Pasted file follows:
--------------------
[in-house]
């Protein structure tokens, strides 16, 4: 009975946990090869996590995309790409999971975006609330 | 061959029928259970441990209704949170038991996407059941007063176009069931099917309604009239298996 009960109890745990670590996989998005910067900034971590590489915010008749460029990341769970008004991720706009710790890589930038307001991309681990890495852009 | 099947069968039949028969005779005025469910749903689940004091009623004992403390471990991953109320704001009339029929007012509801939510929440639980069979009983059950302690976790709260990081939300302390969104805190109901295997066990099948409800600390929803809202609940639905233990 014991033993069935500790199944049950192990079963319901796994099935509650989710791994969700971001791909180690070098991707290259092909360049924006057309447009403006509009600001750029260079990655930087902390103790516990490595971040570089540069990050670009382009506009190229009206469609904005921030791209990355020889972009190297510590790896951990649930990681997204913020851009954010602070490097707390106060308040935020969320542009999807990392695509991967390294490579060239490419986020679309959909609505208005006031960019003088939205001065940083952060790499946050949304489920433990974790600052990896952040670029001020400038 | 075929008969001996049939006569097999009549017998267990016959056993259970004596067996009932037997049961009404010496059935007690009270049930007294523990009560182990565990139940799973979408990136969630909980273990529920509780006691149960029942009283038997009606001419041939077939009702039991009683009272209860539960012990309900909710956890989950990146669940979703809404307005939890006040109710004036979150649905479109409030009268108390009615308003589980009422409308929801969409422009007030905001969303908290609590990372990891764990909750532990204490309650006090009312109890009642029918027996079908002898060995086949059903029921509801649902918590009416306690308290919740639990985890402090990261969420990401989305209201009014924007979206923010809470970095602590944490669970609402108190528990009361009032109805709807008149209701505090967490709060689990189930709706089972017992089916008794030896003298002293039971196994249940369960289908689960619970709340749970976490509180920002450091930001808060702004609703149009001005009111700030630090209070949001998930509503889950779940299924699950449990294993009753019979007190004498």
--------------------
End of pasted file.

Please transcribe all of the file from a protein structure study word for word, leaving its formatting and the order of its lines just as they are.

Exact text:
[in-house]
């Protein structure tokens, strides 16, 4: 009975946990090869996590995309790409999971975006609330 | 061959029928259970441990209704949170038991996407059941007063176009069931099917309604009239298996 009960109890745990670590996989998005910067900034971590590489915010008749460029990341769970008004991720706009710790890589930038307001991309681990890495852009 | 099947069968039949028969005779005025469910749903689940004091009623004992403390471990991953109320704001009339029929007012509801939510929440639980069979009983059950302690976790709260990081939300302390969104805190109901295997066990099948409800600390929803809202609940639905233990 014991033993069935500790199944049950192990079963319901796994099935509650989710791994969700971001791909180690070098991707290259092909360049924006057309447009403006509009600001750029260079990655930087902390103790516990490595971040570089540069990050670009382009506009190229009206469609904005921030791209990355020889972009190297510590790896951990649930990681997204913020851009954010602070490097707390106060308040935020969320542009999807990392695509991967390294490579060239490419986020679309959909609505208005006031960019003088939205001065940083952060790499946050949304489920433990974790600052990896952040670029001020400038 | 075929008969001996049939006569097999009549017998267990016959056993259970004596067996009932037997049961009404010496059935007690009270049930007294523990009560182990565990139940799973979408990136969630909980273990529920509780006691149960029942009283038997009606001419041939077939009702039991009683009272209860539960012990309900909710956890989950990146669940979703809404307005939890006040109710004036979150649905479109409030009268108390009615308003589980009422409308929801969409422009007030905001969303908290609590990372990891764990909750532990204490309650006090009312109890009642029918027996079908002898060995086949059903029921509801649902918590009416306690308290919740639990985890402090990261969420990401989305209201009014924007979206923010809470970095602590944490669970609402108190528990009361009032109805709807008149209701505090967490709060689990189930709706089972017992089916008794030896003298002293039971196994249940369960289908689960619970709340749970976490509180920002450091930001808060702004609703149009001005009111700030630090209070949001998930509503889950779940299924699950449990294993009753019979007190004498």